How to Differentiate Your Brand Voice: Some Essential, if Unusual, Tips.

Posted by Owen Matson, Ph.D. on Apr 4, 2017 7:29:54 PM

How to Differentiate Your Brand Voice: Some Essential Tips

 

 

When it comes to authentic branding, whatever else you do, I highly recommend NOT referring to your brand’s “value proposition” as a “quality solution.”

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Topics: Differentiators, B2B Content, B2B Digital Marketing, Content Writing, B2B Brand Writing, Style, Brand Voice, B2B Content Writing, Tone, Brand Writing, Brand Style Guide

The Challenge of Being Authentic is not about How to Act, but about How not to.

Posted by Owen Matson, Ph.D. on Apr 3, 2017 5:51:16 PM

Most readers will have likely already encountered a number of articles on the importance of authentic branding--not to mention the various complexities of the concept.  Visitors to this site will in fact find many articles on the topic.  

For all its relevance to effective branding, the challenge of authenticity is , however, above all, personal.  Turn back the dials, and my guess is that you'll find that all these concerns over authenticity speak to more fundamental questions regarding how one might live.

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Topics: Thought Leadership, B2B Brand Writing, B2B Markets

Why Concrete Language is Essential to Engaging Content

Posted by Owen Matson, Ph.D. on Mar 30, 2017 4:23:02 PM

Making the Abstract Concrete: The Challenge of Content Writing in Niche B2B Markets

One of the most challenging aspects of developing effective B2B content involves the need to produce writing that speaks on two levels: On one level, content must engage the highly specialized language, or “jargon” (to risk an unnecessarily pejorative term) of professional audiences in niche markets; on another level, target audiences are often diverse, and content must consequently present material with the clarity necessary to remain accessible to a broader range of stakeholders.

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Topics: Content Writing, B2B Brand Writing, B2B Content Writing

Content Marketer, by Action if not Job Title: MarketScale Interviews Adam Williams

Posted by Owen Matson, Ph.D. on Mar 29, 2017 11:43:08 AM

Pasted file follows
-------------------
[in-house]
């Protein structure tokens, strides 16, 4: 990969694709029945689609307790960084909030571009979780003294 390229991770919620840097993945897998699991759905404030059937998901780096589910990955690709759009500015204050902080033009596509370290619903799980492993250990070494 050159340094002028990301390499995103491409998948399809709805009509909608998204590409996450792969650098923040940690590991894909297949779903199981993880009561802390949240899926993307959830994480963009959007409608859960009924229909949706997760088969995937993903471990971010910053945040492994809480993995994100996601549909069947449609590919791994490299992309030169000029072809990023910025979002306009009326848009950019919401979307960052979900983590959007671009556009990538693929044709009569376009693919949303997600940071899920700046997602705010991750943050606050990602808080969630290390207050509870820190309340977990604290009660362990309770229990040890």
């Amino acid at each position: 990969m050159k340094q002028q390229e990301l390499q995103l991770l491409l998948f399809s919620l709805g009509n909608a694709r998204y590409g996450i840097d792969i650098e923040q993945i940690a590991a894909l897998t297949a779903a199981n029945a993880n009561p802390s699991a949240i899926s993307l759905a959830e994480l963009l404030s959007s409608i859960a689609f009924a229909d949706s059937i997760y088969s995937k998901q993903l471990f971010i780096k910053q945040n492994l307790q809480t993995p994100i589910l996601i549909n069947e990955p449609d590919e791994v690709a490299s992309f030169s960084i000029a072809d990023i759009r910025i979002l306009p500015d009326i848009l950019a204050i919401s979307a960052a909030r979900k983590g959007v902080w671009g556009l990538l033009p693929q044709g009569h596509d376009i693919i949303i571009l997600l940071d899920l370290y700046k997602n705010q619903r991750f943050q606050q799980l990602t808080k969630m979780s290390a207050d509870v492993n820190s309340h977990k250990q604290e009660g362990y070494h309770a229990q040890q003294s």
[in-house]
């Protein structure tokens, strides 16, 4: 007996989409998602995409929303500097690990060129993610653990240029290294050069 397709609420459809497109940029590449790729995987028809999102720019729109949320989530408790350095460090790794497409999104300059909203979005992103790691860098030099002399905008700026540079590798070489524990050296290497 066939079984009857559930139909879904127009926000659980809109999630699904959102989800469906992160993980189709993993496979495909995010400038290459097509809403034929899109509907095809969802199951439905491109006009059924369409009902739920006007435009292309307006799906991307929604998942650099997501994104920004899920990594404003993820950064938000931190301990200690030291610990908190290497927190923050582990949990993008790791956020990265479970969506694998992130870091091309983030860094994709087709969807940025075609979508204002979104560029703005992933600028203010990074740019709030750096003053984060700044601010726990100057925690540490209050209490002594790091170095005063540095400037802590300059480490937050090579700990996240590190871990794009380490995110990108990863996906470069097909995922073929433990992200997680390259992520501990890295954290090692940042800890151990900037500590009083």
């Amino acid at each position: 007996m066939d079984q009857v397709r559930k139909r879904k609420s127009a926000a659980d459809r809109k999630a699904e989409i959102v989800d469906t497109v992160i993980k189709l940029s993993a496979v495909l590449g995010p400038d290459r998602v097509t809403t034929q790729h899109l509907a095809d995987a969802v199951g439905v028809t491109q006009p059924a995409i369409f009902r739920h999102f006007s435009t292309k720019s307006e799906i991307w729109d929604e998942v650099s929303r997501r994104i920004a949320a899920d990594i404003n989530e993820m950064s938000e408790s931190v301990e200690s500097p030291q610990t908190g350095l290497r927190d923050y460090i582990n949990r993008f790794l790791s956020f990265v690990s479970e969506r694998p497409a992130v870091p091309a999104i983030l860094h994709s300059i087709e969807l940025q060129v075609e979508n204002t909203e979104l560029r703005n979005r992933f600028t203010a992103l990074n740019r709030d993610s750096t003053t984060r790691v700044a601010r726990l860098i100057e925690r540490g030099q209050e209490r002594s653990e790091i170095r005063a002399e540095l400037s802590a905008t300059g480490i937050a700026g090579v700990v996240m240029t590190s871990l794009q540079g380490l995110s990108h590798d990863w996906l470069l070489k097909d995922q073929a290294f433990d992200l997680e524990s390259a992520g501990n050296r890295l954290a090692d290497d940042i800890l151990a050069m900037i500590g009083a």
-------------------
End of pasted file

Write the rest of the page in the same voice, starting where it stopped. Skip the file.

Now I am a content marketer, by action if not job title. I get to put content marketing into action because I’ve been given the room to shape my own role and our companies’ marketing path…  What helps to ease that challenge is our leadership is supportive and onboard. I couldn’t ask for more from them. I have the green light and their patience to keep letting this evolve. We all are thinking long term.

—Adam Williams, Head of Marketing, Palo Duro Hardwoods and Lägler North America

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Topics: Creative, B2B Content, B2B Digital Marketing, B2B Brand Writing, Marketer Interview, Marketer Profile, Content Marketing

My Advice on Grammar: Whatever Works

Posted by Owen Matson, Ph.D. on Mar 29, 2017 8:41:58 AM

Instead of using grammar "as rules" for proper usage, we need to use grammar as tools for effective impact.

Grammar Rules are Tools.

That’s right, when it comes to grammar, the rules are tools.  Don't think of them as bureaucratic regulations designed to get in your way, and don't think of the chance to bend them as a special treat. Instead, think of them as a collection of techniques that are likely to have the desired effect on your readers.

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Topics: Brand, B2B Content, B2B Brand Writing, Grammar

The Grammar of Brand Writing: Effective Branding and the Myth of Proper Grammar

Posted by Owen Matson, Ph.D. on Mar 27, 2017 9:00:00 AM

Effective Marketing is Effective Writing. But what is effective writing? 

Wait, one second, let me get my Mark Twain on: Now there ain't a rule in this here language what can't be broke. The so-called rules of English grammar and style were not spoken by a burning bush; they're just guidelines about what's likely to be effective. If you learn to treat them that way, you'll live a happier life.

Effective writing comes down to 3 simple steps:

  1. Figure out where your audience is now.
  2. Figure out where you want your audience to end up.
  3. Take them from one to the other.

If you can pull it off, anything goes.

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Topics: Content, Content Strategy, Writing, Content Writing, B2B Brand Writing, Grammar, Style, Brand Voice